From the pyramids of Egypt to the frigid natural wonders of Iceland, more than 300 elementary and middle school students from the York area explored the world at the annual Cultural Geography Fair hosted by York College on Friday.
College students spent more than a month preparing for the event, researching everything from the topography, history, cultural influencers, and national pastimes of the countries selected. They presented to the elementary students at tables around the perimeter of the Campbell Student Activity Center. At each country’s table, youngsters got their event passports stamped--perhaps instilling in them a desire to travel and to get stamps in a real passport one day.
York College is celebrating the generosity of many friends and alumni after a successful Giving Tuesday campaign yielded $53,767 in gifts.
These donations supported a variety of projects, the primary one being the Freeman Bleacher Challenge. Once this project is fully funded, it will allow for safer, more comfortable bleachers to be installed in the Freeman Center Gymnasium--one of the highest use facilities on campus. The total cost for all components of the project is $150,000. An anonymous alumni couple is offering a matching gift up to $55,000 to encourage other alumni to give. The resulting matched total of $110,000 will mean that bleachers could be installed in time for the fall 2019 semester.
Braving cold temperatures and rising far earlier than many students typically like to do on a weekend, a group of about 100 York College students spent Saturday morning in service. The students assisted faculty and staff members with a variety of tasks, from raking leaves to painting, moving furniture to cleaning gutters. They also enjoyed food and fellowship in the homes of the people they were serving.
Spirit of Service Brings College and Church Together to Serve Hungry Neighbors
When Marissa Bressler arrived at York College her freshman year, she had one goal. She wanted to avoid speaking in front of large crowds. “I didn’t even make it through my first week,” she joked, as she made a chapel announcement. While the native of Lake Benton, Minnesota, might have failed at her initial goal, she said doing so has helped her thrive. Fast forward two years. Not only does the junior biology major speak in public, she’s the student body president. These days, her mission is a bit different. “My goal is to cultivate a culture of service on campus. I feel like the college has been successful in the ‘transforming’ and ‘equipping’ part of its mission, but the service aspect was lacking.”
High school actors from around the area converged at York College’s Bartholomew Performing Arts Center on Saturday, November 3, to participate in the third annual Cultivate One-Act Festival.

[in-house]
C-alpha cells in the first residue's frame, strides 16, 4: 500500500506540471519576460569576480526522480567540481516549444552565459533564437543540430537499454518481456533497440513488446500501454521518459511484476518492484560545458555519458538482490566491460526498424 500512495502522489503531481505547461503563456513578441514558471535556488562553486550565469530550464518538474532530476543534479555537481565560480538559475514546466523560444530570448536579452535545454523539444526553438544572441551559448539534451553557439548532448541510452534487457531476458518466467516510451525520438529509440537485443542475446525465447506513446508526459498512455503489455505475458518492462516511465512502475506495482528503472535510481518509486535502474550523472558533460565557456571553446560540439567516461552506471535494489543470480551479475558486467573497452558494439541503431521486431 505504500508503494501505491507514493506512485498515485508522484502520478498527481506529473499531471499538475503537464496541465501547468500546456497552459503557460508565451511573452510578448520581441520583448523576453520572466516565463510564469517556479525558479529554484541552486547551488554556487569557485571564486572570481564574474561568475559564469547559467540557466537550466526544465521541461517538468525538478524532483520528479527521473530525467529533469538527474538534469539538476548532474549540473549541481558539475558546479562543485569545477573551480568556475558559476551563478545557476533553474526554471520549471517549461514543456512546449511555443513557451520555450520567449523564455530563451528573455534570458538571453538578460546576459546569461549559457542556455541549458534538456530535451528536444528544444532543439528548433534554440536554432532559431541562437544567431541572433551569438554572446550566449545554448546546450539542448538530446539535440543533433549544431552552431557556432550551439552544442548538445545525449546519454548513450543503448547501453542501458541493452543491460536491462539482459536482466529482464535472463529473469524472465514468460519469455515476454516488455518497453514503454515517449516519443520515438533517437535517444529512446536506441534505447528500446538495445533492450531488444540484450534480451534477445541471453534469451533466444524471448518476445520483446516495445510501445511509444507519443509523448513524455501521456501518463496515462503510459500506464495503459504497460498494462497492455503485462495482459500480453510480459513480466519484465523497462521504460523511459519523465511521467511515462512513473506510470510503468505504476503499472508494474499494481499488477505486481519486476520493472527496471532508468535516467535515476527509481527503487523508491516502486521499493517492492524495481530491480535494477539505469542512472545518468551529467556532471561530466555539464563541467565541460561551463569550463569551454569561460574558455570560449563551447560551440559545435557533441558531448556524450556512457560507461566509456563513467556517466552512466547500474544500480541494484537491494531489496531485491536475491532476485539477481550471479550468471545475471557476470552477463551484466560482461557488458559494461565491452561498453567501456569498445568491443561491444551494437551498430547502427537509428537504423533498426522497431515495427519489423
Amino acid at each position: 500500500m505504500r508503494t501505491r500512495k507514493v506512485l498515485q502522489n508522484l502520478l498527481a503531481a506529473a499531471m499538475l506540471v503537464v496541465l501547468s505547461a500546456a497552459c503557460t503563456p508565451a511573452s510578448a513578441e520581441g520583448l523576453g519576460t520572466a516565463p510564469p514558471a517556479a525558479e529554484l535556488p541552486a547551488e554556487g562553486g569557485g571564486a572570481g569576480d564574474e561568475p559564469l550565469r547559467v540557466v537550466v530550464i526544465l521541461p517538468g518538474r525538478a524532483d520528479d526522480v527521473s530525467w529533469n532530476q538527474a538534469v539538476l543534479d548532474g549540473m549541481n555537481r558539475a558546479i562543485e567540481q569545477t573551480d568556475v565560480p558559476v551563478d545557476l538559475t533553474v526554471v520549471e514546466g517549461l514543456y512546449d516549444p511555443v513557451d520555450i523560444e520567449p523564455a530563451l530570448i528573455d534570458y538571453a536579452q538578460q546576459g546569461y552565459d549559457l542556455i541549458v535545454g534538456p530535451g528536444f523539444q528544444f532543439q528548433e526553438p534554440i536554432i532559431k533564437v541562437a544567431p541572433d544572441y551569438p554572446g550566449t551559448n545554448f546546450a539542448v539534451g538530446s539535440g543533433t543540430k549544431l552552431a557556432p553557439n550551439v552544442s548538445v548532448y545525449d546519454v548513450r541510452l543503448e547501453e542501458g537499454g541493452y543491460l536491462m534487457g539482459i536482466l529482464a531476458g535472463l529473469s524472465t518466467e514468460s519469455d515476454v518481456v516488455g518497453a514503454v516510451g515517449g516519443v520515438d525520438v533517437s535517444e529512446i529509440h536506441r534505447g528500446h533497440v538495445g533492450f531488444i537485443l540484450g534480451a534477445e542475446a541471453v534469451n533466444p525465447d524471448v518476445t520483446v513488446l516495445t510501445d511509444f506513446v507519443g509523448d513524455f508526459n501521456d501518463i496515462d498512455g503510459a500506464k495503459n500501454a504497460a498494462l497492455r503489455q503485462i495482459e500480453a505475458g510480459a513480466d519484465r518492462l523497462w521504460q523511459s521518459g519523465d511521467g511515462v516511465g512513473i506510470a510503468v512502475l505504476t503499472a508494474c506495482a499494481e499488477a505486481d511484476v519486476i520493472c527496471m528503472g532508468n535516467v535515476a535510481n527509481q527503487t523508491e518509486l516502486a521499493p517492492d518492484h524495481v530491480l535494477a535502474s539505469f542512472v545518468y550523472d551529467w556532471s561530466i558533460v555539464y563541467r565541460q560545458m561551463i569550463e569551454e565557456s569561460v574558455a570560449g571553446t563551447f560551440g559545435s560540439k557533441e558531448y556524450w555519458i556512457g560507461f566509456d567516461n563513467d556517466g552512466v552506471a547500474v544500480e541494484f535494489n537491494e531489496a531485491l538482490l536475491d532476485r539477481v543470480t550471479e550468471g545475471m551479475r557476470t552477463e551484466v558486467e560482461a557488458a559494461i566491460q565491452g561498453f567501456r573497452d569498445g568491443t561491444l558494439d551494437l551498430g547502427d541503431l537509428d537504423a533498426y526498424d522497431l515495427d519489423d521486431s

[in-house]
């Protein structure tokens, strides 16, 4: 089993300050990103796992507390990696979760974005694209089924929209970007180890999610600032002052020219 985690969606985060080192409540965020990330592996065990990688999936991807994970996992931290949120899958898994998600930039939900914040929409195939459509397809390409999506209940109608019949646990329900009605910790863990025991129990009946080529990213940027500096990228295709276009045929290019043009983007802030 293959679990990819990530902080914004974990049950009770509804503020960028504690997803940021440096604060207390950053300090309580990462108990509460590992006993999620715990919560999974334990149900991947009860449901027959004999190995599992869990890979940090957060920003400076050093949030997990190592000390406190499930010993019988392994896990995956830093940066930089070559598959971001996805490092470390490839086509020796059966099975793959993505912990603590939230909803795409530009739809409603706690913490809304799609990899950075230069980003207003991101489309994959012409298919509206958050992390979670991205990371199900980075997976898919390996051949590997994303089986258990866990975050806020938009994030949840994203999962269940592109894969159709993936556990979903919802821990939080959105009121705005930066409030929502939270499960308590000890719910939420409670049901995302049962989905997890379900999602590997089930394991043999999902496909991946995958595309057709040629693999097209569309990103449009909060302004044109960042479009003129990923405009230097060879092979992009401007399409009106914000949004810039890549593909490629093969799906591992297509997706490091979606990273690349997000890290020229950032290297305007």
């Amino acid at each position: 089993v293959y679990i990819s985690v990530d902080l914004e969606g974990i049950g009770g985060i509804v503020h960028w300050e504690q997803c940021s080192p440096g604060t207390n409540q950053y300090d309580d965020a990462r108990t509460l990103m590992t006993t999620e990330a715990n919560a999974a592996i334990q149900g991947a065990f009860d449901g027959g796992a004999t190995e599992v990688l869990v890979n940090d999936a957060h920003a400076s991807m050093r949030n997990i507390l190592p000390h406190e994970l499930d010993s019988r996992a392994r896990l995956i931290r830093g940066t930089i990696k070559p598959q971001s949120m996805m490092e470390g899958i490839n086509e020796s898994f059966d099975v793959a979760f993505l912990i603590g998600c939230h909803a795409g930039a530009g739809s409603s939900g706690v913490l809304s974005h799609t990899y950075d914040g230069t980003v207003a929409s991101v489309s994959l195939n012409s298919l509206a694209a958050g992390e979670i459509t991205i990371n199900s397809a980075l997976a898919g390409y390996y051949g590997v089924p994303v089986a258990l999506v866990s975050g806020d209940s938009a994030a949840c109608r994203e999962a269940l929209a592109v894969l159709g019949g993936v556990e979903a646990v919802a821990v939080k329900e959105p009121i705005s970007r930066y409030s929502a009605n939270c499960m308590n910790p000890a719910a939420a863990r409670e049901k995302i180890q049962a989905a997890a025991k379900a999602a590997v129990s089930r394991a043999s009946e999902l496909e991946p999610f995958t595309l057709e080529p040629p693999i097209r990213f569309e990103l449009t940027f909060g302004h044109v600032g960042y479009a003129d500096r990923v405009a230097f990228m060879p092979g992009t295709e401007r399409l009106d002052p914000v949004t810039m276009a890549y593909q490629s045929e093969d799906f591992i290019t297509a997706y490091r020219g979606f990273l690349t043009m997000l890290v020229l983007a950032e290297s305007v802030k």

These high school students will perform their one-act plays at competitions around the state throughout November. The festival at York College gave them an opportunity to perform their show in front of more seasoned actors, who provided feedback for improvement.
The York College Theatre Department will present its annual Emerging Director One Act plays Friday and Saturday, November 9 and 10, starting at 7:30 PM. The plays will be directed by students, and will take place in the Scene Shop Theatre in Gurganus Hall.
The first show of the night, directed by senior Deidre Freitas, is Frostbite, a drama about three teens from Duluth, Minnesota. During a walk in the woods, they come across a homeless boy who claims to be over 100 years old. “The Kid” tells the group his life story, and they are all changed by this event.
Cheree Folts, director of York Parks and Recreation, was honored at York College on Friday with the Good Neighbor Award for her service to students.
The Good Neighbor Award is presented to community members who have been important partners in the success of York College and its students. Previous recipients of the award are Scott Koch, retired public school administrator; Lonnie Berger, owner of Wendy’s in York; and Steve Moseley, journalist with the York News-Times.
From teaching at-risk students math skills, to helping middle schoolers make sense of history, to leading an entire community’s educational efforts, this year’s inductees into the York College Athletic Hall of Fame have more than sports in common--they all share a passion for touching the lives of young people.
Dave Hawley ’72, Laura (Hastings) Hawley ’98, and Jeremy Hogan ’00 were the 2018 class of Athletic Hall of Fame honorees. Each has had a decorated career in education, which was recognized along with their lives of service and athletic excellence during an event at Homecoming.
Ray and Gail Miller have been the foundation of the science department at York College for three and a half decades. Between his classes in chemistry and hers in biology, the couple has influenced hundreds of students who went on to become doctors, physical therapists, dentists, researchers, chiropractors, and teachers of all levels. They have dedicated their professional lives to making an impact through quality scientific instruction in a Christian setting.
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